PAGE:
Sunday, April 23, 2017

Bay State Supremes Nix Depression, ADHD Defense In Giving Lawyer Bar Boot For Playing Fast & Loose With Clients' Lawsuit Settlement Proceeds, Keeping Crappy Trust Account Records

In Salem, Massachusetts, The Salem News reports:
  • William P. Corbett Jr., who practiced in Salem, was disbarred last month for misappropriating client funds, faulty record-keeping, violating a temporary suspension order, and failing to cooperate with and misleading state bar officials.
    Corbett had engaged in misconduct involving two clients, according to an 11-page ruling written by Supreme Judicial Court Justice Margot Botsford the day before she retired.

    One was a man named Douglas Nystedt, who had hired Corbett after discovering that his estranged brother Evan had died and that his death had been kept hidden from other family members, purportedly by lawyer Earl Munroe, who was later suspended for his handling of the estate.

    Corbett eventually reached a settlement of part of the case for $50,000, according to Botsford’s ruling. Corbett asked his client if he could borrow money from that settlement — funds, it turns out, he used to partially reimburse another client.

    Corbett was supposed to give the client the remaining funds, $15,000, with a promise to repay the rest of the money, more than $18,000, at a future date.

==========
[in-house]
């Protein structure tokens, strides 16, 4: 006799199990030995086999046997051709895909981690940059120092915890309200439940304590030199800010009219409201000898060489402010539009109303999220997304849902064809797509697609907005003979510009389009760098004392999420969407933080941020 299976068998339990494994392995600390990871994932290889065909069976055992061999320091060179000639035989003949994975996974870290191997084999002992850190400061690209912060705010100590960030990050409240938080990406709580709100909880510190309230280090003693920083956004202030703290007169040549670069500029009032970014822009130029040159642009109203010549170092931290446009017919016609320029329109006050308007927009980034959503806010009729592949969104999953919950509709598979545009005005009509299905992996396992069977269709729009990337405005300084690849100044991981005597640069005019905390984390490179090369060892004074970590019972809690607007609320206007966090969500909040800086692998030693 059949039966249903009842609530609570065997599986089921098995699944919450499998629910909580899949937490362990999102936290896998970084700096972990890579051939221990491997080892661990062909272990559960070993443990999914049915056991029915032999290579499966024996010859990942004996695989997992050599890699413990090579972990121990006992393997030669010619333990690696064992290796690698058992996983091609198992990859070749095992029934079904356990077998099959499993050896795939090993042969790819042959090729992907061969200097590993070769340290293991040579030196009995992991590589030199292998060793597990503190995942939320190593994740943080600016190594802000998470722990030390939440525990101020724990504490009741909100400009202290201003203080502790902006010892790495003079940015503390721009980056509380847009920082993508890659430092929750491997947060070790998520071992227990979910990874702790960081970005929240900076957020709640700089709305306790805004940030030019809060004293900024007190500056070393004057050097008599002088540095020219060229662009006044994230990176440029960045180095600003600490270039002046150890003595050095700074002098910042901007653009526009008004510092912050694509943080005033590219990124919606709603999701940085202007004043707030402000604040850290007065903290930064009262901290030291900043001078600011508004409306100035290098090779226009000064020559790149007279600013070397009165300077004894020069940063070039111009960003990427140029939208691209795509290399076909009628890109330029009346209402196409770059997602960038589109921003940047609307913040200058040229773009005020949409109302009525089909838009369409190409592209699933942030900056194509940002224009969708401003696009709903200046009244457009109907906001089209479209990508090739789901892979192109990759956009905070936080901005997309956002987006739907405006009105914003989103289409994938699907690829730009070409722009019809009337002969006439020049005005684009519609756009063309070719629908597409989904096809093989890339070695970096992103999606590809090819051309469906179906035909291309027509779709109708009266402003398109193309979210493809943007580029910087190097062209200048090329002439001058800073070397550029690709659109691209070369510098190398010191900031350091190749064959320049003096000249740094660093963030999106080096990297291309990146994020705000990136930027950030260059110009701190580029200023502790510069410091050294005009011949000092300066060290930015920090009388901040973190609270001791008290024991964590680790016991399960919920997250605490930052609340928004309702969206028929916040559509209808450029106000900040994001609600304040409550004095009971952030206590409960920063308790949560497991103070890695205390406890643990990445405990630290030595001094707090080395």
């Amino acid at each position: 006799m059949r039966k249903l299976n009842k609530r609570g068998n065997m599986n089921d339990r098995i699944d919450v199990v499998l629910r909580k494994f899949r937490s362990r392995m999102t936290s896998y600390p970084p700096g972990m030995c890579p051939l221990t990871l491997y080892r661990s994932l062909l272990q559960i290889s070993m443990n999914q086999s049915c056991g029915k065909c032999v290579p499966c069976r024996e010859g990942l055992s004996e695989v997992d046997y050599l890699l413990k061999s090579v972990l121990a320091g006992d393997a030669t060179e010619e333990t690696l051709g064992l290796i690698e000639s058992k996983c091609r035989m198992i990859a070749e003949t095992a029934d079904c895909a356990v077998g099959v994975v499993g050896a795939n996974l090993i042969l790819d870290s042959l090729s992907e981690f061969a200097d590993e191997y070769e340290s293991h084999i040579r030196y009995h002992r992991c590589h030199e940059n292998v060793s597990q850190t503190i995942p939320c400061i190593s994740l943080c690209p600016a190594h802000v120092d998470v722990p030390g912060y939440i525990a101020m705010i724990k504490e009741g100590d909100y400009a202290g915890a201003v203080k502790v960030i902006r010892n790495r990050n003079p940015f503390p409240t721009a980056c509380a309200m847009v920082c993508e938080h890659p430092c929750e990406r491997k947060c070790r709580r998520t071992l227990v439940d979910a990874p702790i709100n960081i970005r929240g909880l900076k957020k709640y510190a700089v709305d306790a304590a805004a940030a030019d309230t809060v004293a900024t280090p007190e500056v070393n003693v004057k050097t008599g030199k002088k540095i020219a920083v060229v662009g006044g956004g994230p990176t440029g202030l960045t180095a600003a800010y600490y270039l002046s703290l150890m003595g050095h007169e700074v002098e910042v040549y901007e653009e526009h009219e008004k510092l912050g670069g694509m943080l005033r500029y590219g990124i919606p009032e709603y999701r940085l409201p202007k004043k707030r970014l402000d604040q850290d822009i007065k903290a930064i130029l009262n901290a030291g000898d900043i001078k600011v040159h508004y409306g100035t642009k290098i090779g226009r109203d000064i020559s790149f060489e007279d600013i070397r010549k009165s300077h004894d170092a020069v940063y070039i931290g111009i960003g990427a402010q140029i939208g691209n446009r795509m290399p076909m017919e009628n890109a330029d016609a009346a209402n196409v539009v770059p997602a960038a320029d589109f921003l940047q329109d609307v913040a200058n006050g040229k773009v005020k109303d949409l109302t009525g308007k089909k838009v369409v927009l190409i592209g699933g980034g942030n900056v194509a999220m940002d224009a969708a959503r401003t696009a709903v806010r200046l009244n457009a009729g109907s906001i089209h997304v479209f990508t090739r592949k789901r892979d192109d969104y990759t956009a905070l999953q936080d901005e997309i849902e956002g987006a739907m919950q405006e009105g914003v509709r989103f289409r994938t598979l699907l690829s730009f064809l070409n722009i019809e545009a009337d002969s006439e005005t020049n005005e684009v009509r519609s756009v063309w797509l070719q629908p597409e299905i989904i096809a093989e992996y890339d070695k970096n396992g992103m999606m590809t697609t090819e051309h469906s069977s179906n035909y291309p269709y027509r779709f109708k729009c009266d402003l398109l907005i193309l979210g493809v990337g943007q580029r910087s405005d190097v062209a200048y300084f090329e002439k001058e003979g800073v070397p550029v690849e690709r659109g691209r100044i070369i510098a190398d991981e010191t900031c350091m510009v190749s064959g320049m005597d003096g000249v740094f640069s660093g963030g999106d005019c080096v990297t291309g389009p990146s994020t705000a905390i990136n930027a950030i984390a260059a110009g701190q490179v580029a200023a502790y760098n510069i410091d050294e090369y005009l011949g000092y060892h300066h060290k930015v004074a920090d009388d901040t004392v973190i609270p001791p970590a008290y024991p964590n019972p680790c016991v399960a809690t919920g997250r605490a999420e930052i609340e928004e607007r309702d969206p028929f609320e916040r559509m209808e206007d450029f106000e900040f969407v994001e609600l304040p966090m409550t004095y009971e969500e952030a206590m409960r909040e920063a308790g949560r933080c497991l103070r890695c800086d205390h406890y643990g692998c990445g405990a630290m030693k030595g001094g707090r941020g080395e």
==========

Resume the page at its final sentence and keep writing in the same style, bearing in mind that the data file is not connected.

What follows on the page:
He paid the client just $7,500, later telling the Board of Bar Overseers that he had used the rest of the money to buy Christmas gifts.

    After the investigation began, Corbett repaid another $7,500. He told bar officials that he believes he was entitled to keep the rest after he was fired by Douglas Nystedt.

    Another client, Connie Siegel-Dennis, had hired Corbett to seek damages for an auto accident in which she was injured.

    She received part of a $500,000 settlement in 2011, with the balance going to cover fees and future expenses for other lawsuits filed in the case. But within months, nearly all of the expense funds had been spent, Botsford wrote, on other matters, transferring some of the money to his firm’s operating account.

    Another portion of the settlement, $50,000, was sent to Corbett in August 2012. However, he never informed his client, and began spending from that account.

    During a period when Corbett was administratively suspended from practicing law in 2013, he failed to tell Siegel-Dennis, Botsford found. She learned of the situation when she went to a court hearing and he failed to appear.

    In mitigation, Corbett argued, he was suffering from depression and attention deficit hyperactivity disorder, calling forensic psychiatrist Dr. Martin Kelly to testify on his behalf at disciplinary proceedings.

    But board members, and later Botsford, did not find a causal connection between Corbett’s conditions and his conduct, which, members concluded, was “intentional and dishonest.”
Source: Two North Shore lawyers disbarred.
(1) In Massachusetts, the Clients' Security Fund of the state Supreme Judicial Court consists of money taken from a portion of the annual fees paid by each member of the bar, which is then managed and distributed to members of the public who have sustained a financial loss caused by the dishonest conduct of a member of the bar acting as an attorney or a fiduciary.

For similar "attorney ripoff reimbursement funds" that sometimes help cover the financial mess created by the dishonest conduct of lawyers licensed in other states and Canada, see:
Maps available courtesy of The National Client Protection Organization, Inc.

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